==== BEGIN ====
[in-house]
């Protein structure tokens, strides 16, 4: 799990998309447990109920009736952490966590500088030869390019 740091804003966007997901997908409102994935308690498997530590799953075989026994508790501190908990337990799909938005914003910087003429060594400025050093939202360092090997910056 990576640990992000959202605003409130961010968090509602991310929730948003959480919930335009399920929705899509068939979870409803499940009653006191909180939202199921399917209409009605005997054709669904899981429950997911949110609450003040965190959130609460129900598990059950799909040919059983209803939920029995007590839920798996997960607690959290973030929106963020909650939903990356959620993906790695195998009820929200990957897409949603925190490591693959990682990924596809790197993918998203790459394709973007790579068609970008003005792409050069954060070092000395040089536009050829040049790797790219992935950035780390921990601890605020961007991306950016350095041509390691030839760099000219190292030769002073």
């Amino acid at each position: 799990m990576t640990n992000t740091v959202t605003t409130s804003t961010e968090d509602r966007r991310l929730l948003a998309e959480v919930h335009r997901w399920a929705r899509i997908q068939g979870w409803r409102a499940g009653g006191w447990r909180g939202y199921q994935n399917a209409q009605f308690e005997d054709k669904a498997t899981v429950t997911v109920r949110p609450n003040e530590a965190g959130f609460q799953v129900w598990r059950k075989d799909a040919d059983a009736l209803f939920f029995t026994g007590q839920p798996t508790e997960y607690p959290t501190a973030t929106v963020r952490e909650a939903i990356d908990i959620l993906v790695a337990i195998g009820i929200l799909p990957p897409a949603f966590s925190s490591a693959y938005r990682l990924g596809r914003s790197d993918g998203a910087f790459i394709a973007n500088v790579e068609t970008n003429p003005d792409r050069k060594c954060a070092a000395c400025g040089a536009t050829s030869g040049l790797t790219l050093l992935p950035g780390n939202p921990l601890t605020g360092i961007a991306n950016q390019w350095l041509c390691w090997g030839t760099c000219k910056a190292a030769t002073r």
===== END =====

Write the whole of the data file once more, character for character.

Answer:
[in-house]
């Protein structure tokens, strides 16, 4: 799990998309447990109920009736952490966590500088030869390019 740091804003966007997901997908409102994935308690498997530590799953075989026994508790501190908990337990799909938005914003910087003429060594400025050093939202360092090997910056 990576640990992000959202605003409130961010968090509602991310929730948003959480919930335009399920929705899509068939979870409803499940009653006191909180939202199921399917209409009605005997054709669904899981429950997911949110609450003040965190959130609460129900598990059950799909040919059983209803939920029995007590839920798996997960607690959290973030929106963020909650939903990356959620993906790695195998009820929200990957897409949603925190490591693959990682990924596809790197993918998203790459394709973007790579068609970008003005792409050069954060070092000395040089536009050829040049790797790219992935950035780390921990601890605020961007991306950016350095041509390691030839760099000219190292030769002073």
């Amino acid at each position: 799990m990576t640990n992000t740091v959202t605003t409130s804003t961010e968090d509602r966007r991310l929730l948003a998309e959480v919930h335009r997901w399920a929705r899509i997908q068939g979870w409803r409102a499940g009653g006191w447990r909180g939202y199921q994935n399917a209409q009605f308690e005997d054709k669904a498997t899981v429950t997911v109920r949110p609450n003040e530590a965190g959130f609460q799953v129900w598990r059950k075989d799909a040919d059983a009736l209803f939920f029995t026994g007590q839920p798996t508790e997960y607690p959290t501190a973030t929106v963020r952490e909650a939903i990356d908990i959620l993906v790695a337990i195998g009820i929200l799909p990957p897409a949603f966590s925190s490591a693959y938005r990682l990924g596809r914003s790197d993918g998203a910087f790459i394709a973007n500088v790579e068609t970008n003429p003005d792409r050069k060594c954060a070092a000395c400025g040089a536009t050829s030869g040049l790797t790219l050093l992935p950035g780390n939202p921990l601890t605020g360092i961007a991306n950016q390019w350095l041509c390691w090997g030839t760099c000219k910056a190292a030769t002073r």